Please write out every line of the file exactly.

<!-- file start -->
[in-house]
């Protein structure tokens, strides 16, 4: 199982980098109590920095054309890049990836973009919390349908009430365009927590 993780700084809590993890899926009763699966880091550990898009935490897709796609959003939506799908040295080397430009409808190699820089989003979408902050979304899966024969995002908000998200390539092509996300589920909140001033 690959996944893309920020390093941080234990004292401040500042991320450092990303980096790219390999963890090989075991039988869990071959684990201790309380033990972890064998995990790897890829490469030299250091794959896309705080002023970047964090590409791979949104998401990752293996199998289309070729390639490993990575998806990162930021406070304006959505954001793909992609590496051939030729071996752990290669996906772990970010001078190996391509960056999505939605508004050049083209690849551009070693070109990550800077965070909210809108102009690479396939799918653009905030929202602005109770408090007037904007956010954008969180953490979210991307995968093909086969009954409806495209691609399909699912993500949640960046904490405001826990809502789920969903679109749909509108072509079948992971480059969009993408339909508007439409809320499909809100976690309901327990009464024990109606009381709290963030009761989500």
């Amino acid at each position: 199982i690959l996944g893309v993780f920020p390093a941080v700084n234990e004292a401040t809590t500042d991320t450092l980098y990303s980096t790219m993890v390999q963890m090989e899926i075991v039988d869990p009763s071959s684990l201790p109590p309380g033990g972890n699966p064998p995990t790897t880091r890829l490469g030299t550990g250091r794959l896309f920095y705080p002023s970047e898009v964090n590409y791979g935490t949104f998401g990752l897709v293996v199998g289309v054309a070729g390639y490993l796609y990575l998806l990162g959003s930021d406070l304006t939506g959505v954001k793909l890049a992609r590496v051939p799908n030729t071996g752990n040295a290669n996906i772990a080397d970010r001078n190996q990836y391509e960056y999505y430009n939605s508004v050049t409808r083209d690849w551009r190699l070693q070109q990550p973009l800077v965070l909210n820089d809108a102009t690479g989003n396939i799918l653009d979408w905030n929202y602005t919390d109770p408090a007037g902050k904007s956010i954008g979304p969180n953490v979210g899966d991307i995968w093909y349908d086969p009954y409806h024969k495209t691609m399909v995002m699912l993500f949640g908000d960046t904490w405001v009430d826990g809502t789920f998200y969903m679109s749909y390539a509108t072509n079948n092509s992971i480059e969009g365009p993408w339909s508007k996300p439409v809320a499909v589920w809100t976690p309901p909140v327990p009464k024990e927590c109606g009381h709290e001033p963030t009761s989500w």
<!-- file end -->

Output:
[in-house]
């Protein structure tokens, strides 16, 4: 199982980098109590920095054309890049990836973009919390349908009430365009927590 993780700084809590993890899926009763699966880091550990898009935490897709796609959003939506799908040295080397430009409808190699820089989003979408902050979304899966024969995002908000998200390539092509996300589920909140001033 690959996944893309920020390093941080234990004292401040500042991320450092990303980096790219390999963890090989075991039988869990071959684990201790309380033990972890064998995990790897890829490469030299250091794959896309705080002023970047964090590409791979949104998401990752293996199998289309070729390639490993990575998806990162930021406070304006959505954001793909992609590496051939030729071996752990290669996906772990970010001078190996391509960056999505939605508004050049083209690849551009070693070109990550800077965070909210809108102009690479396939799918653009905030929202602005109770408090007037904007956010954008969180953490979210991307995968093909086969009954409806495209691609399909699912993500949640960046904490405001826990809502789920969903679109749909509108072509079948992971480059969009993408339909508007439409809320499909809100976690309901327990009464024990109606009381709290963030009761989500």
């Amino acid at each position: 199982i690959l996944g893309v993780f920020p390093a941080v700084n234990e004292a401040t809590t500042d991320t450092l980098y990303s980096t790219m993890v390999q963890m090989e899926i075991v039988d869990p009763s071959s684990l201790p109590p309380g033990g972890n699966p064998p995990t790897t880091r890829l490469g030299t550990g250091r794959l896309f920095y705080p002023s970047e898009v964090n590409y791979g935490t949104f998401g990752l897709v293996v199998g289309v054309a070729g390639y490993l796609y990575l998806l990162g959003s930021d406070l304006t939506g959505v954001k793909l890049a992609r590496v051939p799908n030729t071996g752990n040295a290669n996906i772990a080397d970010r001078n190996q990836y391509e960056y999505y430009n939605s508004v050049t409808r083209d690849w551009r190699l070693q070109q990550p973009l800077v965070l909210n820089d809108a102009t690479g989003n396939i799918l653009d979408w905030n929202y602005t919390d109770p408090a007037g902050k904007s956010i954008g979304p969180n953490v979210g899966d991307i995968w093909y349908d086969p009954y409806h024969k495209t691609m399909v995002m699912l993500f949640g908000d960046t904490w405001v009430d826990g809502t789920f998200y969903m679109s749909y390539a509108t072509n079948n092509s992971i480059e969009g365009p993408w339909s508007k996300p439409v809320a499909v589920w809100t976690p309901p909140v327990p009464k024990e927590c109606g009381h709290e001033p963030t009761s989500w």